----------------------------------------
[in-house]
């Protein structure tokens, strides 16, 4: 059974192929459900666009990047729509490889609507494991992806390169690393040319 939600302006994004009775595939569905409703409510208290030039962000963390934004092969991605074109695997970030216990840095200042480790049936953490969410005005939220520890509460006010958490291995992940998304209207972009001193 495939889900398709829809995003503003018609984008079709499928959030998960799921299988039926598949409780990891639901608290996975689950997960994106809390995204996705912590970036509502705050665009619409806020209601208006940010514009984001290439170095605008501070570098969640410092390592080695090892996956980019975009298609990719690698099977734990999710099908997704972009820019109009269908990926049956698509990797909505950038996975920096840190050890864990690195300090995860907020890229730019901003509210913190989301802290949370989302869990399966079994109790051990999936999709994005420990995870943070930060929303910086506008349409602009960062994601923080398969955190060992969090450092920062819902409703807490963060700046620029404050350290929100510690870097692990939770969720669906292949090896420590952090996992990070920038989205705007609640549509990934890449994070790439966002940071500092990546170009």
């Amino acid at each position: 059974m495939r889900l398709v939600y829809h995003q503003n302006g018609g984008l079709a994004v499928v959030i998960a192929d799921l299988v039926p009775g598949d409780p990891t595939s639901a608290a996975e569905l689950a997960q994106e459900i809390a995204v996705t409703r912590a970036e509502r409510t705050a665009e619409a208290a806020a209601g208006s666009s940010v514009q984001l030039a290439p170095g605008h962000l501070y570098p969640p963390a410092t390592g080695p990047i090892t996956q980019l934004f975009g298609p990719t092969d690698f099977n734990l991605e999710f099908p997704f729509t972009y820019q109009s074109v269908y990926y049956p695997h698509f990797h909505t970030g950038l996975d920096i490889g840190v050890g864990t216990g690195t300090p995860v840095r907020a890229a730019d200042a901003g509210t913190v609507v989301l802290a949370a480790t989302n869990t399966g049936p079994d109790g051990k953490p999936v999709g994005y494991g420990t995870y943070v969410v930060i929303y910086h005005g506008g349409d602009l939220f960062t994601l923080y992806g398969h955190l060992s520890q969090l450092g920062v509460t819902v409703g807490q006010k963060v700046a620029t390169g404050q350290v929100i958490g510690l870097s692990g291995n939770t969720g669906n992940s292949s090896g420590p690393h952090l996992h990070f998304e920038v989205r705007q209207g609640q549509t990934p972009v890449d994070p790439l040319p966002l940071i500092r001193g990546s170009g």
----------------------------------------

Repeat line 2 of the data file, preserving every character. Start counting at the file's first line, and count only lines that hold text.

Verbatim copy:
């Protein structure tokens, strides 16, 4: 059974192929459900666009990047729509490889609507494991992806390169690393040319 939600302006994004009775595939569905409703409510208290030039962000963390934004092969991605074109695997970030216990840095200042480790049936953490969410005005939220520890509460006010958490291995992940998304209207972009001193 495939889900398709829809995003503003018609984008079709499928959030998960799921299988039926598949409780990891639901608290996975689950997960994106809390995204996705912590970036509502705050665009619409806020209601208006940010514009984001290439170095605008501070570098969640410092390592080695090892996956980019975009298609990719690698099977734990999710099908997704972009820019109009269908990926049956698509990797909505950038996975920096840190050890864990690195300090995860907020890229730019901003509210913190989301802290949370989302869990399966079994109790051990999936999709994005420990995870943070930060929303910086506008349409602009960062994601923080398969955190060992969090450092920062819902409703807490963060700046620029404050350290929100510690870097692990939770969720669906292949090896420590952090996992990070920038989205705007609640549509990934890449994070790439966002940071500092990546170009």